Ninety per cent of Indigenous children in remote areas of the Northern Territory currently suffer some form of otitis media, a disease that results from inflammation and/or infection of the middle ear, causing hearing loss.

The disease has been found to persist for years in up to 70 per cent of Indigenous children, with nearly 30 per cent developing chronic ruptured eardrums, the most severe form of the disease which causes hearing loss classified as disabling by the World Health Organization (WHO).

Notably, these rates are the highest reported in the world – a factor that directly contributes to life-long health and educational disadvantage amongst Indigenous populations, as well as limited employment opportunities.

Preventing chronic ear infections can therefore contribute to closing the aforementioned nine-year gap in life expectancy between Indigenous and non-Indigenous Australians.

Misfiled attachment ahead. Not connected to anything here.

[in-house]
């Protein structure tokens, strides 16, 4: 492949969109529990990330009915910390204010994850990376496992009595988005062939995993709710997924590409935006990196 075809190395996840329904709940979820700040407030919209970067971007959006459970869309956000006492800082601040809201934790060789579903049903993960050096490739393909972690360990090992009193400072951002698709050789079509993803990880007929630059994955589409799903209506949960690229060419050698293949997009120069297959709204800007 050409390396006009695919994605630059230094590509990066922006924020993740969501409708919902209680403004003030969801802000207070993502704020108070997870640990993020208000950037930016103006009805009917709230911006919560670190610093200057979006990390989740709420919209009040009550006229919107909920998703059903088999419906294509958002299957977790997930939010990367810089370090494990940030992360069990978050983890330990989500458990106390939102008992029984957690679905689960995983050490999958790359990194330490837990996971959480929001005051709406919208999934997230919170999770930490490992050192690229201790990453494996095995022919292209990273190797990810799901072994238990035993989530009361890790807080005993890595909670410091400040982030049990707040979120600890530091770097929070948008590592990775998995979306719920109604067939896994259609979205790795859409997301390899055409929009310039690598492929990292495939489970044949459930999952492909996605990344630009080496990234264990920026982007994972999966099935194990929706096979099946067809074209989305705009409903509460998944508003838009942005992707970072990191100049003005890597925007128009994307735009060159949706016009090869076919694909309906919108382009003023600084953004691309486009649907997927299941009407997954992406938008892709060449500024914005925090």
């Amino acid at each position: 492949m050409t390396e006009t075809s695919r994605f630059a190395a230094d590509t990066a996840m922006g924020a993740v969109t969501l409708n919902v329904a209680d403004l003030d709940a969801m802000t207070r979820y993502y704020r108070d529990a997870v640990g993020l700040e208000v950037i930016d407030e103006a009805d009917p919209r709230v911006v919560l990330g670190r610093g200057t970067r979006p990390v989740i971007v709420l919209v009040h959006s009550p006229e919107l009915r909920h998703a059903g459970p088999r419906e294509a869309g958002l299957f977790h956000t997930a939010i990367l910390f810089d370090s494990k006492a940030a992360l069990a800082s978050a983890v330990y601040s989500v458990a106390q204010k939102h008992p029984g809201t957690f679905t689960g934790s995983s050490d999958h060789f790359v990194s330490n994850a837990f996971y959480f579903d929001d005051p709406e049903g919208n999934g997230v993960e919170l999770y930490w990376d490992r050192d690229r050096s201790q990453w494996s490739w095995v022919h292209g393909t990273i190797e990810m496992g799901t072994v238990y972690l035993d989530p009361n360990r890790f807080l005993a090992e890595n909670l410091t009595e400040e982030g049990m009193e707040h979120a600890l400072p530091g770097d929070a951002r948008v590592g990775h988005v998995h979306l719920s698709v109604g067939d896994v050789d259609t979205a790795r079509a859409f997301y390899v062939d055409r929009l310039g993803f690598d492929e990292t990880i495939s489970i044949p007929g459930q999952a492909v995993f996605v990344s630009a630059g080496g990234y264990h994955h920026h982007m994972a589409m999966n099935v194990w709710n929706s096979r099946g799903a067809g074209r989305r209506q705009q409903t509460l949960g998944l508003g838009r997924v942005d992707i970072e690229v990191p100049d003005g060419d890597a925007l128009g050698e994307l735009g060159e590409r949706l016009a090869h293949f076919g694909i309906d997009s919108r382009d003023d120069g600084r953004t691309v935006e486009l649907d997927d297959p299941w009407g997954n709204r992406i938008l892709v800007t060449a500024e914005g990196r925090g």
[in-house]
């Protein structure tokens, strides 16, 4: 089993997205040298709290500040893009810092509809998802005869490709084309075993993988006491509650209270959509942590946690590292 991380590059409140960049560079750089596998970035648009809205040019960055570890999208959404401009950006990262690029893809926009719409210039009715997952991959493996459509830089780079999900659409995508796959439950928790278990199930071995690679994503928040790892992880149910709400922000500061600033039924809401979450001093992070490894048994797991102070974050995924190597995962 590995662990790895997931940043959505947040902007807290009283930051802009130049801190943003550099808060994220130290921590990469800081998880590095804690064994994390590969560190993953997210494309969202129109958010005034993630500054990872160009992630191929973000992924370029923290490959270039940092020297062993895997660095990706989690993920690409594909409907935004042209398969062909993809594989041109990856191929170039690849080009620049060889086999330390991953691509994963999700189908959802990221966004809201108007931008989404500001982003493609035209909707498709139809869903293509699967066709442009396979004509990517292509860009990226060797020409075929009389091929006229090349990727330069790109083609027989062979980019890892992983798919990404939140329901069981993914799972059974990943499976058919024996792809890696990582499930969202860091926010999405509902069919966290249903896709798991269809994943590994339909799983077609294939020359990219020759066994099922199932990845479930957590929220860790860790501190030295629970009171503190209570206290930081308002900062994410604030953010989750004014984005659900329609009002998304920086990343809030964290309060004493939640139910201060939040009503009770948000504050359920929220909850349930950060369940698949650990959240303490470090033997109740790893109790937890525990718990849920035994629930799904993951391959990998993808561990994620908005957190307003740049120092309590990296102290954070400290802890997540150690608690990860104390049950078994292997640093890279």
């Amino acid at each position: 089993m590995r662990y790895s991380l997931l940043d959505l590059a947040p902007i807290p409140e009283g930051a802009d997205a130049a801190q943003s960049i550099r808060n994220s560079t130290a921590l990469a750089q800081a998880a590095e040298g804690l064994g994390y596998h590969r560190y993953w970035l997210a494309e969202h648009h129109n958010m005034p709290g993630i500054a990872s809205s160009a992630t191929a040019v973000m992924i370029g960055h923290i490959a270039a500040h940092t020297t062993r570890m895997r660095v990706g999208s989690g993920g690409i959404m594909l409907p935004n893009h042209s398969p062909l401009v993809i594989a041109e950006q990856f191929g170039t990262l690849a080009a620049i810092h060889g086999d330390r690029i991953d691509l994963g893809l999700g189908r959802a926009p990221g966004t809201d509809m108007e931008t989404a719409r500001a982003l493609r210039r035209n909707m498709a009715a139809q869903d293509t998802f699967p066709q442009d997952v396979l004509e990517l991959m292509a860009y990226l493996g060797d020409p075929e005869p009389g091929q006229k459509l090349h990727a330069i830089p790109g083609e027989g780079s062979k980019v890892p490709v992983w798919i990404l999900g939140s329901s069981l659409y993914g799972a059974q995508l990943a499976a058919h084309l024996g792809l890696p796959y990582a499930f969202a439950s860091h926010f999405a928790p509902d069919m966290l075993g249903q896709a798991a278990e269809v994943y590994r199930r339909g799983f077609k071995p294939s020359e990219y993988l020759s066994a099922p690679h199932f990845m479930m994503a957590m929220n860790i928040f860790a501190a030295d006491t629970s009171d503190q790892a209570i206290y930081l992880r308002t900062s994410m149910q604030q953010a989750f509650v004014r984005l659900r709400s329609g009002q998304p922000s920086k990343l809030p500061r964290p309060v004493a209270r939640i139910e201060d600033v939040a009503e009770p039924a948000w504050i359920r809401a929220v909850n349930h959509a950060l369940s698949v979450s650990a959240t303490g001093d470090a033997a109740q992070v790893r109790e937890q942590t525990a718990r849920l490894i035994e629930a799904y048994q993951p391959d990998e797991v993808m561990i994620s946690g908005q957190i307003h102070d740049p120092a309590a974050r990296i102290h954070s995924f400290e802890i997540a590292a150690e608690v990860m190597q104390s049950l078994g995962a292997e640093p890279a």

According to BTGF CEO Sharon Mulholland AM, raising funds for ear health programs will help tackle a major issue for the country’s Indigenous communities.

“The funds we raise at Bridging the Gap assist us in accurately identifying and ultimately treating a range of ear health issues from a young age, so we can enable Indigenous children to begin their lives with good hearing.

“Sadly, when kids experience hearing loss in childhood, it can affect their speech and language development and may lead to behavioural problems, disengagement with school, limited employment options and increased contact with the criminal justice system.